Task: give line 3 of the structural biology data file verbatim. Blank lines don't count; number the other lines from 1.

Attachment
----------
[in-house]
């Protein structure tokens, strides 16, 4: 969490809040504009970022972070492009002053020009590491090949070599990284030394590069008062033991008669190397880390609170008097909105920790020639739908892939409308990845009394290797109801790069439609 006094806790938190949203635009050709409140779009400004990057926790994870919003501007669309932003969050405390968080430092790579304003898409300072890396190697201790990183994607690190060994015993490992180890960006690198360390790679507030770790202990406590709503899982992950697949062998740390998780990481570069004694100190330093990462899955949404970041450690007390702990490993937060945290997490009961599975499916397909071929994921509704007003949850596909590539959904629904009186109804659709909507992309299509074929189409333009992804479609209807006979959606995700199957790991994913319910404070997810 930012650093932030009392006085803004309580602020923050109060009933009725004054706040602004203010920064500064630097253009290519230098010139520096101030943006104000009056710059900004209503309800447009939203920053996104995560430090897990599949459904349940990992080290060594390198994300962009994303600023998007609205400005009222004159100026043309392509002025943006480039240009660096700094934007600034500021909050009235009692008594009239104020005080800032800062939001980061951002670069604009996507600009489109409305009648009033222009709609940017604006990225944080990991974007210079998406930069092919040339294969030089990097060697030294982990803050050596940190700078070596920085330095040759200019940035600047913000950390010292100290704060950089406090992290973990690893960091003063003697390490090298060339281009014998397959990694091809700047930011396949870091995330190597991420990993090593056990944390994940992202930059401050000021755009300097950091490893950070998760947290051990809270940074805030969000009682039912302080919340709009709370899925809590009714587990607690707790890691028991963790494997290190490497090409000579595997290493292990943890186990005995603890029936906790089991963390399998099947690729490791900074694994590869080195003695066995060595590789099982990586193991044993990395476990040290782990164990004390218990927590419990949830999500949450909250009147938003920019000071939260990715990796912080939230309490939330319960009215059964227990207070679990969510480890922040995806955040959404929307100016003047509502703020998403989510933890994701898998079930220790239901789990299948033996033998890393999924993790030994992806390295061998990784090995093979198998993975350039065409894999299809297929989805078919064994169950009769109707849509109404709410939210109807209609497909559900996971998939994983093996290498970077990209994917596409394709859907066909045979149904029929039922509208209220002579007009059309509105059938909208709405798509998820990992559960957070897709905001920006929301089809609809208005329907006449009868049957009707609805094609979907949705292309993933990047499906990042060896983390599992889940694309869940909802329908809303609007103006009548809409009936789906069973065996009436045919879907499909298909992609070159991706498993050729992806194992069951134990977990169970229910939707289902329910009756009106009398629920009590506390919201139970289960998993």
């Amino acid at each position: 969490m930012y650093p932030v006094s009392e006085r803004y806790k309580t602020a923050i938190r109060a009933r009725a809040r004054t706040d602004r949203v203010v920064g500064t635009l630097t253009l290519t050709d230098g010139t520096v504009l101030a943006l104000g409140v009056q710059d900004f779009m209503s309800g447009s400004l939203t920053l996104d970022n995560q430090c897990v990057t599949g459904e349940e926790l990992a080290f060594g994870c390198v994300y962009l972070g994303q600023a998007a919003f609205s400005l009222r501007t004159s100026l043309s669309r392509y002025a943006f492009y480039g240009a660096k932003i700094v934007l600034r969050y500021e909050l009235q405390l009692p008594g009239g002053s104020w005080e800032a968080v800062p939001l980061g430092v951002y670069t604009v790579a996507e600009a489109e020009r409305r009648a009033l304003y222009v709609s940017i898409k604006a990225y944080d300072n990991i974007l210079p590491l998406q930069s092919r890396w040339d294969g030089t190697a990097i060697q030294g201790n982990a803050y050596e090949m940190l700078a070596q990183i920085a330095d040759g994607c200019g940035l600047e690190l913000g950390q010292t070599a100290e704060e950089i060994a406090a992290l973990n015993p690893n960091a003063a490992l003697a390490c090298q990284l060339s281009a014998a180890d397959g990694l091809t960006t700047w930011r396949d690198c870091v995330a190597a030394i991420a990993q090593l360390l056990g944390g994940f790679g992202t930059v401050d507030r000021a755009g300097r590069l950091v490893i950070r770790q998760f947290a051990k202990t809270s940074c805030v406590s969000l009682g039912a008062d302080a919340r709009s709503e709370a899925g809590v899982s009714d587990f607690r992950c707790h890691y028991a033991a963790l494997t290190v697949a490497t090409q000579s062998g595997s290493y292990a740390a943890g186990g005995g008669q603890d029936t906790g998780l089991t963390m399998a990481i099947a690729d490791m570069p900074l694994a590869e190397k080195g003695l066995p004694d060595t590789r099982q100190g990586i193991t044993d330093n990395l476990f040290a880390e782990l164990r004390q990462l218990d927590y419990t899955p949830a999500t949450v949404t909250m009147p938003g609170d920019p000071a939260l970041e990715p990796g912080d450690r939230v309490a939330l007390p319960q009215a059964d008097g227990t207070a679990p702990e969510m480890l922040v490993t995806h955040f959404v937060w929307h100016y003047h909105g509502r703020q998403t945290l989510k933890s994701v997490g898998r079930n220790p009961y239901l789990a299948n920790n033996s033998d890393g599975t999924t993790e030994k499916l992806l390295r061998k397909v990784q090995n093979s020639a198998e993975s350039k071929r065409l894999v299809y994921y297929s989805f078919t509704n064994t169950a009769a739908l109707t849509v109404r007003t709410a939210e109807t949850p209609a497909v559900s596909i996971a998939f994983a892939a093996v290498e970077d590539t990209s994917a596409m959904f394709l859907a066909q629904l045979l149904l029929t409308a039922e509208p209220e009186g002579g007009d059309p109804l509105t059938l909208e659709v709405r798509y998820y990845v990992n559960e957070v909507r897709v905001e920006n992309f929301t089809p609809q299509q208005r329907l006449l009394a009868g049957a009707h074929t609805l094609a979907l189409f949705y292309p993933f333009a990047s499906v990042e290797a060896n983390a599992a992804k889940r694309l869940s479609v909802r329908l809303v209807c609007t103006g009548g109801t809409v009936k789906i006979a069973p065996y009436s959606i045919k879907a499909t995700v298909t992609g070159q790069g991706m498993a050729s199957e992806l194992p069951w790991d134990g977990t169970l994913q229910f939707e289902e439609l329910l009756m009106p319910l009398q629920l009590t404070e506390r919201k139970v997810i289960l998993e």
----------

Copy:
């Amino acid at each position: 969490m930012y650093p932030v006094s009392e006085r803004y806790k309580t602020a923050i938190r109060a009933r009725a809040r004054t706040d602004r949203v203010v920064g500064t635009l630097t253009l290519t050709d230098g010139t520096v504009l101030a943006l104000g409140v009056q710059d900004f779009m209503s309800g447009s400004l939203t920053l996104d970022n995560q430090c897990v990057t599949g459904e349940e926790l990992a080290f060594g994870c390198v994300y962009l972070g994303q600023a998007a919003f609205s400005l009222r501007t004159s100026l043309s669309r392509y002025a943006f492009y480039g240009a660096k932003i700094v934007l600034r969050y500021e909050l009235q405390l009692p008594g009239g002053s104020w005080e800032a968080v800062p939001l980061g430092v951002y670069t604009v790579a996507e600009a489109e020009r409305r009648a009033l304003y222009v709609s940017i898409k604006a990225y944080d300072n990991i974007l210079p590491l998406q930069s092919r890396w040339d294969g030089t190697a990097i060697q030294g201790n982990a803050y050596e090949m940190l700078a070596q990183i920085a330095d040759g994607c200019g940035l600047e690190l913000g950390q010292t070599a100290e704060e950089i060994a406090a992290l973990n015993p690893n960091a003063a490992l003697a390490c090298q990284l060339s281009a014998a180890d397959g990694l091809t960006t700047w930011r396949d690198c870091v995330a190597a030394i991420a990993q090593l360390l056990g944390g994940f790679g992202t930059v401050d507030r000021a755009g300097r590069l950091v490893i950070r770790q998760f947290a051990k202990t809270s940074c805030v406590s969000l009682g039912a008062d302080a919340r709009s709503e709370a899925g809590v899982s009714d587990f607690r992950c707790h890691y028991a033991a963790l494997t290190v697949a490497t090409q000579s062998g595997s290493y292990a740390a943890g186990g005995g008669q603890d029936t906790g998780l089991t963390m399998a990481i099947a690729d490791m570069p900074l694994a590869e190397k080195g003695l066995p004694d060595t590789r099982q100190g990586i193991t044993d330093n990395l476990f040290a880390e782990l164990r004390q990462l218990d927590y419990t899955p949830a999500t949450v949404t909250m009147p938003g609170d920019p000071a939260l970041e990715p990796g912080d450690r939230v309490a939330l007390p319960q009215a059964d008097g227990t207070a679990p702990e969510m480890l922040v490993t995806h955040f959404v937060w929307h100016y003047h909105g509502r703020q998403t945290l989510k933890s994701v997490g898998r079930n220790p009961y239901l789990a299948n920790n033996s033998d890393g599975t999924t993790e030994k499916l992806l390295r061998k397909v990784q090995n093979s020639a198998e993975s350039k071929r065409l894999v299809y994921y297929s989805f078919t509704n064994t169950a009769a739908l109707t849509v109404r007003t709410a939210e109807t949850p209609a497909v559900s596909i996971a998939f994983a892939a093996v290498e970077d590539t990209s994917a596409m959904f394709l859907a066909q629904l045979l149904l029929t409308a039922e509208p209220e009186g002579g007009d059309p109804l509105t059938l909208e659709v709405r798509y998820y990845v990992n559960e957070v909507r897709v905001e920006n992309f929301t089809p609809q299509q208005r329907l006449l009394a009868g049957a009707h074929t609805l094609a979907l189409f949705y292309p993933f333009a990047s499906v990042e290797a060896n983390a599992a992804k889940r694309l869940s479609v909802r329908l809303v209807c609007t103006g009548g109801t809409v009936k789906i006979a069973p065996y009436s959606i045919k879907a499909t995700v298909t992609g070159q790069g991706m498993a050729s199957e992806l194992p069951w790991d134990g977990t169970l994913q229910f939707e289902e439609l329910l009756m009106p319910l009398q629920l009590t404070e506390r919201k139970v997810i289960l998993e």